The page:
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Deciphering Scientific Studies: Join the “Journal Club”!
Newsletter article summarizing a presentation from Dr. Suzanne Freitag, Massachusetts Eye and Ear, Harvard Medical School
This article originally appeared in the Graves’ Disease & Thyroid Foundation’s Winter-Spring 2018 Newsletter.
You’ve probably flipped through articles in a popular fitness magazine – or seen links to studies in your social media feed – promising a blockbuster treatment for a particular disease or touting the latest supplement that’s supposed to be good for you.
But do you know how to critically interpret this information?
During an October 2017 patient seminar co-hosted by the GDATF and Massachusetts Eye and Ear, Dr. Suzanne Freitag, Director of the Ophthalmic Plastic Surgery Service at Mass. Eye and Ear presented “Clinical Trials for Thyroid Eye Disease: Deciphering the Data.”
Dr. Freitag joked that while other people join book clubs for fun, doctors have “Journal Clubs” to review and dissect the latest medical research. If you want to become a truly savvy consumer of medical information, consider the following when interpreting research findings.
Size of the Study. It’s important to note the size and population of the study, as studies with only a small group of participants might not be accurate or able to be replicated in a larger group.
Reproducability is considered necessary before a particular medication or protocol becomes standard practice. For example, a study out of Europe has suggested that selenium can have a beneficial impact on the course of mild thyroid eye disease. However, the study was conducted in areas where there may be lower selenium levels than in North America. Hence further studies in the United States will be helpful to determine if there is a benefit in our patients as well.
Study Design. Dr. Freitag noted that managed care companies are now selling databases, although they cannot sell private patient information. The advantage of this is that researchers can potentially benefit by data mining to draw conclusions based on information from many thousands of patients. However, the downside is that the underlying data uses medical billing codes as opposed to confirming a diagnosis and other details via patient medical record notes or direct patient interaction. We need to understand the source of the data in the studies we read so that we can anticipate potential biases.
In randomized, controlled trials, considered the “gold standard” of study design, participants are randomly assigned to separate groups. One group receives the treatment being tested while others receive a “placebo” (inactive) substance or another drug. In a double-blind study, neither participants nor researchers know which person has been assigned to which group.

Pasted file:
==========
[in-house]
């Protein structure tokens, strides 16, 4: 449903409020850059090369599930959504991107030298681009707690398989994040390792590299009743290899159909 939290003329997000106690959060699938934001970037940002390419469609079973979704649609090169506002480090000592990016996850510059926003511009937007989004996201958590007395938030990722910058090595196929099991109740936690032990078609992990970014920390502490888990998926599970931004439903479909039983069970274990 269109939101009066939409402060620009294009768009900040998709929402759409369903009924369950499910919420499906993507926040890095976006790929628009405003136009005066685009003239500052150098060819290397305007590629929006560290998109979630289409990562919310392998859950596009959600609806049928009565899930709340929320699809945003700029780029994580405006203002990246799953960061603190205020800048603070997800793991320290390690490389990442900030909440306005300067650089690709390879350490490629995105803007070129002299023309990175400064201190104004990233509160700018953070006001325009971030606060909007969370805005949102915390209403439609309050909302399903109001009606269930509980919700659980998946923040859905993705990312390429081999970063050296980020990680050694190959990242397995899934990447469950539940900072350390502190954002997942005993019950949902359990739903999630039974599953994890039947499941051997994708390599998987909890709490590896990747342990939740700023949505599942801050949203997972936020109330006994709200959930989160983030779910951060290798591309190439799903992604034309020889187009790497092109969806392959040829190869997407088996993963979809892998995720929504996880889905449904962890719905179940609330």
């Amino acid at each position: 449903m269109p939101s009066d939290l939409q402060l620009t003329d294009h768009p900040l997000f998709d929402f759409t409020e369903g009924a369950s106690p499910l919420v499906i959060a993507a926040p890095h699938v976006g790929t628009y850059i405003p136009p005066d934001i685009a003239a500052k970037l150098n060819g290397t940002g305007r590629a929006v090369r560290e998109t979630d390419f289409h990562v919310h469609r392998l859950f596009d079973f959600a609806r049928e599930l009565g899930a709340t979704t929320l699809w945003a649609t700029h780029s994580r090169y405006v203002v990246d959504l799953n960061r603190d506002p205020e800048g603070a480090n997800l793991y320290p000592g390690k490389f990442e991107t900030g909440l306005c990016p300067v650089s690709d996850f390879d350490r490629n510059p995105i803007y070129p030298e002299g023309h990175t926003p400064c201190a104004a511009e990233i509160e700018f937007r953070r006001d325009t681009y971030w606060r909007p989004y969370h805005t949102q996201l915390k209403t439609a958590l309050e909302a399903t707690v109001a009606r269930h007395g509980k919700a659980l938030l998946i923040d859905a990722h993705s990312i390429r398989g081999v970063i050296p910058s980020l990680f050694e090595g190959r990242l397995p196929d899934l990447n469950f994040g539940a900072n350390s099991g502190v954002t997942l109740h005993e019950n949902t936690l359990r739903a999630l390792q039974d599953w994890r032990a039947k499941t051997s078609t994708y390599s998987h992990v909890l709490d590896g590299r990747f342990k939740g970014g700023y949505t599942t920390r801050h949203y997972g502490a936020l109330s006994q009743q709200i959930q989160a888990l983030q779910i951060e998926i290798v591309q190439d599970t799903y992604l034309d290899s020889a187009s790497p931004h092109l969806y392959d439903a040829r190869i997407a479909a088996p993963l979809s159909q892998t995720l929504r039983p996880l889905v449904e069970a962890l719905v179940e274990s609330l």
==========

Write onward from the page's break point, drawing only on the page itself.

In evaluating results, consider differences between the study groups. For example, in studies evaluating thyroid eye disease treatments, smokers tend to have more severe disease and often do not respond as well to treatment as nonsmokers. Patients whose thyroid function tests are normal and stable tend to have less risk of thyroid eye disease than those with levels that are hyperthyroid or hypothyroid. Patients who have thyroid eye disease that is in the active phase will likely respond better to potential treatment options than those who are in the chronic or inactive phase. If these characteristics are not well “matched” between groups, then this bias could impact the validity of the study results and conclusions.
Safety. Dr. Freitag noted the importance of checking adverse events in any study, as safety is critical.
Financial Bias. Always check to see who is providing funding for the study and what the potential conflicts of interest are for the authors. There can be unconscious bias or, hopefully rarely, intentional bias in cases where people serve to gain from certain study outcomes. These potential sources of conflict are required to be disclosed by the authors of the paper when it is published in a peer reviewed, reputable medical journal.
Finally, always consider the credibility of the source. Articles that appear in peer-reviewed journals have been subjected to a quality review by a panel of experts prior to publication. If the information comes from a lay (non-medical) publication either on paper or the internet, consider whether the source material was interpreted correctly. Some popular publications will have medical articles reviewed by a doctor, but this is not always the case. In fact, the GDATF was excited to receive an email with information about a thyroid eye disease article appearing in a popular fitness magazine. That is, until we pulled up the article online and found that it stated that radioactive iodine (RAI) was the treatment for bulging eyes due to thyroid eye disease! In fact, RAI is not a treatment for TED – and can actually increase the risk that the eye disease will worsen! The magazine corrected the article after we contacted them, but it’s a good reminder to read all medical articles – no matter where they appear – with a critical eye.
And who knows – maybe you’ll get inspired to start your own “Journal Club”!
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